Membership of your H&S committee
There is no correct number of committee members because the circumstances will vary from business to business. How many management and employee representatives you have on your committee will depend on the size and spread of your business and the types of work done.
Generally speaking, committee members can include:
- management representatives who have the authority to give proper consideration to views and recommendations;
- employee representatives, either appointed by a trade union, elected by your workforce, or a combination of both, who have knowledge of the work of those they represent;
- representatives of others in the workplace such as contractors; and
- co-opted workers and others - people who are included because of their specific competences such as the company doctor, health and safety adviser, and other specialists.
For larger businesses, you may need a health and safety committee at the group or company level, especially if decisions are taken at this higher level. This does not mean that you have to duplicate committees for the same workplace, but a single committee may be too large and impractical, or a small one may be too remote. In practice, you may have to set up several committees with arrangements for co-ordination between them.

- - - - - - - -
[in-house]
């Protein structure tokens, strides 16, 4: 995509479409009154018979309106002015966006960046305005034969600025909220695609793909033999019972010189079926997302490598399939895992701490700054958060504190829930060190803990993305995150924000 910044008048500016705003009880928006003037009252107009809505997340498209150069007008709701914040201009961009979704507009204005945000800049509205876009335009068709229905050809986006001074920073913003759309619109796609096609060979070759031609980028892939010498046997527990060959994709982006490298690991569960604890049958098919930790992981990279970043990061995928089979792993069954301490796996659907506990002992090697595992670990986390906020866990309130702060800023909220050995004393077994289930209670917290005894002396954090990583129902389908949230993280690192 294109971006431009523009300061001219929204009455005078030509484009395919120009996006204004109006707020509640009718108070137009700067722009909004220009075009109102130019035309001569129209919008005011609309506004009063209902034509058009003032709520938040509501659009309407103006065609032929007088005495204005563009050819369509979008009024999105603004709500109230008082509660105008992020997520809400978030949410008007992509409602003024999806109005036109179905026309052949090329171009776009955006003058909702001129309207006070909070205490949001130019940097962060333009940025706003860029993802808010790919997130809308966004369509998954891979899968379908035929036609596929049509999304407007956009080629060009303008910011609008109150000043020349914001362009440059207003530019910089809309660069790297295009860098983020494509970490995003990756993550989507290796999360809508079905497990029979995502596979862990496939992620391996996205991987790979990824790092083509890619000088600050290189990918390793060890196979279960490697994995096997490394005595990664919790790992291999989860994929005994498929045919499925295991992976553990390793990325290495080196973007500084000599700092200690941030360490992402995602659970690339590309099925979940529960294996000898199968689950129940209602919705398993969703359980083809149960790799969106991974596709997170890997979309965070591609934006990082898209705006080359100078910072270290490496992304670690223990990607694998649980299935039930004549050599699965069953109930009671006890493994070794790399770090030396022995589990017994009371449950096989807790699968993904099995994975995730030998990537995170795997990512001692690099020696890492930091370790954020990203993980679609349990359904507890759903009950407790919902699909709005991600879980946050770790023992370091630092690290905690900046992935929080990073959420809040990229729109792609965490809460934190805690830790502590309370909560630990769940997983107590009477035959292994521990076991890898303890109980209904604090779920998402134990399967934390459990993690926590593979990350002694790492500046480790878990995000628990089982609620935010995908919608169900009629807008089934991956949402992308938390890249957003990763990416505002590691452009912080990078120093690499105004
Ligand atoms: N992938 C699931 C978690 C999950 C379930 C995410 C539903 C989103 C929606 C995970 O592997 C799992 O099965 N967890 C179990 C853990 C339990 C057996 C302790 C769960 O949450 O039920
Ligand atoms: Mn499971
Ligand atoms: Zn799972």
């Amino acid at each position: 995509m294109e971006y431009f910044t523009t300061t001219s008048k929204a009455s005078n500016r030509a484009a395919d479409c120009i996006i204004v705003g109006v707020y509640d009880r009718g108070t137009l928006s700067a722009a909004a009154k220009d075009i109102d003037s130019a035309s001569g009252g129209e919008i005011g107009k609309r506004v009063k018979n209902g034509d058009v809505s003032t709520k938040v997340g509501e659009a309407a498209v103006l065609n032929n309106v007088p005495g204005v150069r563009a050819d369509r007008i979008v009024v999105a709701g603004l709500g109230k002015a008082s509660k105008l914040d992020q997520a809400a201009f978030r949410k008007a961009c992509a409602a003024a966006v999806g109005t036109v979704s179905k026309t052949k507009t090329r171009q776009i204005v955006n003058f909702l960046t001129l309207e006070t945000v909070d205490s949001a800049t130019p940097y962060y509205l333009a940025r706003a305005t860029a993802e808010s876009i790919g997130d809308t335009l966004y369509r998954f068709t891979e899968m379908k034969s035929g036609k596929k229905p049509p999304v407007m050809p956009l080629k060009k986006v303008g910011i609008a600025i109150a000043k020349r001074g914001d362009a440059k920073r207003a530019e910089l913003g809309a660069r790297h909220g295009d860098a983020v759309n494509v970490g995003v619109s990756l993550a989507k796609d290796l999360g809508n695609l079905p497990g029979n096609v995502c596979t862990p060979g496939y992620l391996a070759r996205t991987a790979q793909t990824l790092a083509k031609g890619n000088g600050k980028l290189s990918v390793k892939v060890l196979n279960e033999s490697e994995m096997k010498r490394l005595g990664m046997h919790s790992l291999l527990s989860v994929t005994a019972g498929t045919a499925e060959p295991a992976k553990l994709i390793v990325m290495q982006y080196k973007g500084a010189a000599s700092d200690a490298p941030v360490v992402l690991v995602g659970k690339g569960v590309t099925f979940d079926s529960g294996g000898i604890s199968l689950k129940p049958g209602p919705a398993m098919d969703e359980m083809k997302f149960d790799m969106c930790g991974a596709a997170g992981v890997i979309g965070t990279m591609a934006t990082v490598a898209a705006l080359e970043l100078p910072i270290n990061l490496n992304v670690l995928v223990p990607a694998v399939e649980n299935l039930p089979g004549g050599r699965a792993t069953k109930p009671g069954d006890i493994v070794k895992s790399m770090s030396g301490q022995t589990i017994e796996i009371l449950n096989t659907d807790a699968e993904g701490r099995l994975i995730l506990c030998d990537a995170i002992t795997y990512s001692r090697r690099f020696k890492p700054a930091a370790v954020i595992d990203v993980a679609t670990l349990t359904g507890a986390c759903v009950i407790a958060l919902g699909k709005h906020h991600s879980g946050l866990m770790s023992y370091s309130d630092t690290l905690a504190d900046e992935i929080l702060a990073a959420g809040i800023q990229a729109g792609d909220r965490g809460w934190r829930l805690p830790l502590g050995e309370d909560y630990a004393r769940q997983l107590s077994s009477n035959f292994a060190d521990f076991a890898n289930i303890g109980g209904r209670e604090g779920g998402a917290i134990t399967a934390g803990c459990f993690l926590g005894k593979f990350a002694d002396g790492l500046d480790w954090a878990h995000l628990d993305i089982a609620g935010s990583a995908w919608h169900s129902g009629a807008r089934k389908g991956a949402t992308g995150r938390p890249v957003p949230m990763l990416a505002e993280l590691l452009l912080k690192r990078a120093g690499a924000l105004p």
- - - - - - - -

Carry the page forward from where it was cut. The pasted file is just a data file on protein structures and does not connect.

It is good practice for management representatives to include:
- the person responsible for health and safety in the business; and
- a representative from the most senior level of management possible, such as a board member, to show commitment and leadership.
- Involve a variety of people - a health and safety committee made up of employee representatives ...
- Consult representatives - consult employee representatives to agree the membership and size of a safety committee;
- Represent all groups - keep the total size reasonably small, but ensure all significant employee groups are represented;
- Keep a balance - make sure employee representatives are not out-numbered by management representatives;
- Represent employees - consider agreeing to more employee representatives rather than equal numbers of employee and management representatives as this shows you are not dominating the committee.
- Keep a single location - ensure a committee's work is related to a single establishment not a collection of geographically different places; and
- Avoid duplication - avoid duplicating committees for the same workplace, for example to represent different levels of staff.